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November 20, 2014
I can’t say for sure if I’m normal or a little weird, but I’m guessing that advising a child about to leave the nest is an issue most of us struggle with. I have a senior in high school, and he instills in me an odd mixture of feelings – one part pride, two parts fear, and three parts prayer. I’m guessing that most of us who are parents of high school kids are both very proud of the young man or woman our child is turning into and, at the same time, hope we have prepared them well enough to go out and succeed.
I wouldn’t say it has made me contemplate my own mortality, at least any more than usual, but it has me thinking about that one magical moment where I could distill and deliver all that I’ve learned in life to my oldest, so that he could begin with a 25-year head start on me.
Admittedly, I haven’t attempted to think through that speech or write the letter yet, as the task seems pretty daunting. I think I have settled on the written word, perhaps a series of letters. I would love to boil it down into one concise phrase like – Believe in God with all your heart; love your wife and family unceasingly; be thankful; be inspired; and be true to yourself. Sadly, I haven’t sat down and thought about boiling all the lessons in life that I have learned into one sentence.
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I would love to tell my son that I have lived life well, that I have seen the future, and that I’m going to tell him how it all works, but none of that would be true. While the future has always promised an easier, more enjoyable life, the reality is that life doesn’t get easier or harder, it just changes dramatically. Life by its nature should be hard.
By its definition, a simple life is a life without challenges, and a life without passion, purpose or accomplishment. I actually want my kids to take the hard path, but I want them to enjoy every step. Life should be enjoyable; life should create and spread joy, but I hope they understand the universal truth that joy and happiness are not the results of circumstances but rather attitudes toward those circumstances and how we respond.
In some areas, I know my son is way ahead of where I was at his age. He has always known his passions and purpose. That doesn’t mean he has decided what exactly he is going to do or the path to get there yet, but in general he knows.
He’s made mistakes and has enjoyed great successes. His bigger successes haven’t come easily; he worked for them, and overcome obstacles. Watching him succeed, I’ve no doubt about his work ethic or perseverance. Conversely, he’s learned the bitter lesson that mistakes resulting from poor decisions, lack of effort, or procrastination are difficult to overcome. And perhaps most importantly, that mistakes, failures and setbacks are a part of life and inevitable steps in achieving great things.
In that regard, he is farther along than I was, I’ve figured out the mistakes I’m prone to make and should be avoided, but I still find it hard to embrace the type of mistakes that lead to greater successes. I actually admire my son for his selflessness; he is the type of person I want as a friend.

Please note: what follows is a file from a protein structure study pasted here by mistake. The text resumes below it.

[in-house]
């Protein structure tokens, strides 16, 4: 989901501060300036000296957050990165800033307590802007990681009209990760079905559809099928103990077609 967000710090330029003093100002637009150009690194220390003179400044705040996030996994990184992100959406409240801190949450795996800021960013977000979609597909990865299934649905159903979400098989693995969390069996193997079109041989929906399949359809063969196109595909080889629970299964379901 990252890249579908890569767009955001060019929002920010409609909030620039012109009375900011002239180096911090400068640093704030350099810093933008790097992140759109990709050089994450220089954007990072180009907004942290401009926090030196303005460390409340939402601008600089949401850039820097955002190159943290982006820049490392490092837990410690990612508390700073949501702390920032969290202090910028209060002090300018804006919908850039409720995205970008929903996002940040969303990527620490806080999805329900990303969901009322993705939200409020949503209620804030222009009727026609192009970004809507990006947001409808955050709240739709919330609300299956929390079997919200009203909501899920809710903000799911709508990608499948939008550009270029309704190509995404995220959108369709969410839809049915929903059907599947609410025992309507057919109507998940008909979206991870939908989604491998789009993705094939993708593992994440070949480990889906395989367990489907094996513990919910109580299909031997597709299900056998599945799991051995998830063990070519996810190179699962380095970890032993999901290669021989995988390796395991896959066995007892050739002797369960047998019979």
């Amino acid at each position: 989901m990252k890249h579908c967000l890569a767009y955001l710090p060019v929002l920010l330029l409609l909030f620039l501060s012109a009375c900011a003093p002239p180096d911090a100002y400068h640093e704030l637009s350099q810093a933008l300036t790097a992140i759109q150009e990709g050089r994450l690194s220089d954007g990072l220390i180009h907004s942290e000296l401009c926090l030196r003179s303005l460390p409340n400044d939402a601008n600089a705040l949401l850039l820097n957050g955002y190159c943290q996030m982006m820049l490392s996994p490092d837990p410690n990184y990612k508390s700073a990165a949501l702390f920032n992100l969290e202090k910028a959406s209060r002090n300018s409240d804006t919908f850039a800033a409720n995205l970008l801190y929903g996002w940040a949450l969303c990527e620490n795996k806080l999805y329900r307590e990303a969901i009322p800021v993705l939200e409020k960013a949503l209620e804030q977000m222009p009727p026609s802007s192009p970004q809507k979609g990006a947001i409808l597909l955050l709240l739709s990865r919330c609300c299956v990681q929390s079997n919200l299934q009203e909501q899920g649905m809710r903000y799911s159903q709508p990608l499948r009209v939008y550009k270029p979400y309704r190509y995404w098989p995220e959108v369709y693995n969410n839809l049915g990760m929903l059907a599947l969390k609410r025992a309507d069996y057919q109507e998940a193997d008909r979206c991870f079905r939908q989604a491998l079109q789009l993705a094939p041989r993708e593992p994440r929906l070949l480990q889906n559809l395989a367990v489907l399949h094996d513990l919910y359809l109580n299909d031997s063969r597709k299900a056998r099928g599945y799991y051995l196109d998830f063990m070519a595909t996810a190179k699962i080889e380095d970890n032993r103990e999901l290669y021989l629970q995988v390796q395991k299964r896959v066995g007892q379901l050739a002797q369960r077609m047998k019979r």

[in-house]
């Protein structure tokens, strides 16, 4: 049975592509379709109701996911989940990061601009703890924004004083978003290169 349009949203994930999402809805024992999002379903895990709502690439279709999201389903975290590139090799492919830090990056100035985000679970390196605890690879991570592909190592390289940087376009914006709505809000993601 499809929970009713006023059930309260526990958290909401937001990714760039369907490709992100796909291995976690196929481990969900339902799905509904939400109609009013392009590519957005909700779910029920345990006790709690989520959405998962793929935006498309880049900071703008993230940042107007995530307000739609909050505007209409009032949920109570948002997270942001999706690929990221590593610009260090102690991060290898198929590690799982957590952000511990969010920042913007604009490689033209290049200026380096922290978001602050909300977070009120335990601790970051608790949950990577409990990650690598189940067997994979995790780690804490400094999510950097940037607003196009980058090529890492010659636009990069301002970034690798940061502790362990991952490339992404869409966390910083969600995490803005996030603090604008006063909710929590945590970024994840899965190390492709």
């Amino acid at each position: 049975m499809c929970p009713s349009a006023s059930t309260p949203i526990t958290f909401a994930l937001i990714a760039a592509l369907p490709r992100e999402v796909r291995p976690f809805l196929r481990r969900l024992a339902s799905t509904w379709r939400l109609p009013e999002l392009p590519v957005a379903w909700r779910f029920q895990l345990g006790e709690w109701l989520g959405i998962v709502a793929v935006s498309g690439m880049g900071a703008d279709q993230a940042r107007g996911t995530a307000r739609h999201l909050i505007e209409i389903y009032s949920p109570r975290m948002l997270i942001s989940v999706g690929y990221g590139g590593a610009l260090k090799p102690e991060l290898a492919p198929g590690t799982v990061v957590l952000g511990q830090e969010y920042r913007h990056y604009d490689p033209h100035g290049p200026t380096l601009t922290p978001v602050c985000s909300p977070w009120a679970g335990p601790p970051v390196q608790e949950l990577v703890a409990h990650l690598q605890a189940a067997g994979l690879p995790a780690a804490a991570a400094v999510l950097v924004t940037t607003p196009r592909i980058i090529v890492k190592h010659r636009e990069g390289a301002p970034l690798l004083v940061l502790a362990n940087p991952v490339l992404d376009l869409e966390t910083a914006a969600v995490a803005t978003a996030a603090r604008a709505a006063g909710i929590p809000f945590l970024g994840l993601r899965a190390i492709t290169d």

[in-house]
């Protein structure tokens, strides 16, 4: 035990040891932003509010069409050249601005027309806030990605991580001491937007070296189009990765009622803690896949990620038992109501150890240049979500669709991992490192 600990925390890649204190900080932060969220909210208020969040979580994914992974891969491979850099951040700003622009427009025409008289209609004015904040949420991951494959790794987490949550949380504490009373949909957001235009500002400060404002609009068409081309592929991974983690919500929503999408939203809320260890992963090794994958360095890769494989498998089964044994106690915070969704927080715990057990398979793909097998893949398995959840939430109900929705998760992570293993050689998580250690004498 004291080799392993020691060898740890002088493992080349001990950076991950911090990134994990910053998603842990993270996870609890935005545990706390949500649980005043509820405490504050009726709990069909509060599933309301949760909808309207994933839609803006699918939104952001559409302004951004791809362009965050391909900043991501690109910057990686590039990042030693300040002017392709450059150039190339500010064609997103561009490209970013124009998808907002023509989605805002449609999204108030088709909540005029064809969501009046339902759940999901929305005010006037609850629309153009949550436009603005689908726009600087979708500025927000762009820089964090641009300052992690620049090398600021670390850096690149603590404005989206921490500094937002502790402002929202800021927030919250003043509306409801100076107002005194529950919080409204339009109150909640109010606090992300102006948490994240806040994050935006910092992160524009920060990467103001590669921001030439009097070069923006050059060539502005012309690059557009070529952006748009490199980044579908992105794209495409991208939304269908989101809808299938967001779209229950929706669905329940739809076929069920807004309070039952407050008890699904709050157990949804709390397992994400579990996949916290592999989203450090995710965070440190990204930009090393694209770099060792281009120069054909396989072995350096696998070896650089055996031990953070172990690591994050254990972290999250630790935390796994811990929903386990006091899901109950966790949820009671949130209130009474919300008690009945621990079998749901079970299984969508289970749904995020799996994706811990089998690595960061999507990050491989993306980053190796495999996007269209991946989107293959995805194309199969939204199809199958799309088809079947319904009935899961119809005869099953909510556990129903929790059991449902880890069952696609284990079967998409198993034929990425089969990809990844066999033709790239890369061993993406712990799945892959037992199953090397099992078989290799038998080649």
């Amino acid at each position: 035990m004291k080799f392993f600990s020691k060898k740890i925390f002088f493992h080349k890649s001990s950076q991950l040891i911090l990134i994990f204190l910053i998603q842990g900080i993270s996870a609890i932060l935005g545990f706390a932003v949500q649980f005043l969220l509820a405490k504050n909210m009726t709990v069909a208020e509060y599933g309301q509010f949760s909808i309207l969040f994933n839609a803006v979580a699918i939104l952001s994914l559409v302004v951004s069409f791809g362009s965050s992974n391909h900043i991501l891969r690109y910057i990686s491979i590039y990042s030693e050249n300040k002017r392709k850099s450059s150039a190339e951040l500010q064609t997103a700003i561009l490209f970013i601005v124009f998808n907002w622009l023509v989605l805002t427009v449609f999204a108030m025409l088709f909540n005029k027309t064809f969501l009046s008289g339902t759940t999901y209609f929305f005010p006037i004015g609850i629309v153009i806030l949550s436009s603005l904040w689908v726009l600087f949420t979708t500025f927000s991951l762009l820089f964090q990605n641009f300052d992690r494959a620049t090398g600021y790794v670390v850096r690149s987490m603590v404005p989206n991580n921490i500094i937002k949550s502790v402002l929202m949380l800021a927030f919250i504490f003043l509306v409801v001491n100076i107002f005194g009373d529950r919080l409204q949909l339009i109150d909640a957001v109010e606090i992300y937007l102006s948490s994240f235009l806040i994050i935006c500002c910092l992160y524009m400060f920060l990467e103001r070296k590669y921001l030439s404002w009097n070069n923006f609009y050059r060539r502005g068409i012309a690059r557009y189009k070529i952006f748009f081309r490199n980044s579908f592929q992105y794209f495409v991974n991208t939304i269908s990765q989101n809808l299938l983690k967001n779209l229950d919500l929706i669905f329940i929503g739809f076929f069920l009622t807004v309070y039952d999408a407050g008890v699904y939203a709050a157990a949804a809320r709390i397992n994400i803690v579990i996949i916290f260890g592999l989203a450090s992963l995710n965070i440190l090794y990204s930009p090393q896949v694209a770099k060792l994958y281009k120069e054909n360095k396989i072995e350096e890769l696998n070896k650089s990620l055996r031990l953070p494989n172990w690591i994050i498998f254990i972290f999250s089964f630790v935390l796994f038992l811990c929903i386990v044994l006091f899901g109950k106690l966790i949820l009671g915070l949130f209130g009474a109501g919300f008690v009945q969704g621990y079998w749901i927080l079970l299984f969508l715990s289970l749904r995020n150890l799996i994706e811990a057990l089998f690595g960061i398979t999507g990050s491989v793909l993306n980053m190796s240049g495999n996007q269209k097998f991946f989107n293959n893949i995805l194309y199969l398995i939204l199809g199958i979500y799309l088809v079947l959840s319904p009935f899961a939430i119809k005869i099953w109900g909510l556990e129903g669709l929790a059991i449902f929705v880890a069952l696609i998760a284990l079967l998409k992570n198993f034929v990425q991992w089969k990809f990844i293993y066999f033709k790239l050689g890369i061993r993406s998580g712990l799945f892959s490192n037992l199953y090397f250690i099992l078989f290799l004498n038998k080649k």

I’m hopeful that he seeks out and finds the right people in his life. I’ve been blessed for the most part in that regard, but I’m not sure if it was a conscious effort or just blind luck. I wish I would have been a better example and a better dad but I do take comfort in the fact that, since they were little, I’ve been praying that my kids will find the right mentors, the right spouse, the right friends, the right bosses and business associates. Every single day, I pray they find their passion and the purpose that God had intended them to fulfill.
I’m guessing that most dads feel a little like I do – wishing that they had done more, had done a better job, had been a better example. Perhaps someday, I will have the wisdom to write it all out for him. But then again, maybe part of the joy of life is that everyone’s journey is different. I know there are universal laws of the universe, but we all learn them in our own way. Perhaps I can say it all in one letter.
I am proud of you, I love you, and I will always have your back. Do great things, dream big, aspire for the stars. I have made lots of mistakes but these are some of the key things I have learned.
You can do all things through Christ. Be right with God.
Time is precious. “When you are prepared to make the most of every moment, you are ready to make the most of every day!”
Love your wife. “The most important thing a father can do for his children is to love their mother.”
Live with love, passion, purpose, clarity, focus, and concentration.
Live in the present. Learn from your mistakes, prepare for the future, but live in the moment.
Do what you love and do it for the right reasons. “You can get everything in life you want, if you just help enough other people get what they want.”
Take responsibility for yourself, your relationships, and your family. Grow as a person and in your walk with the Lord – honor and obey. Be a leader, learn from your mistakes and walk with integrity.
Laugh, smile, and invest in those you touch as much as you possibly can.
Always ask yourself – “If you knew you couldn’t fail, what would you do today?” Then do it.
It’s always about the man in the mirror. If you can look him in the eye and say you’ve done your best, that’s all that matters.
The opinions of Troy Marshall are not necessarily those of beefmagazine.com and the Penton Agriculture Group.
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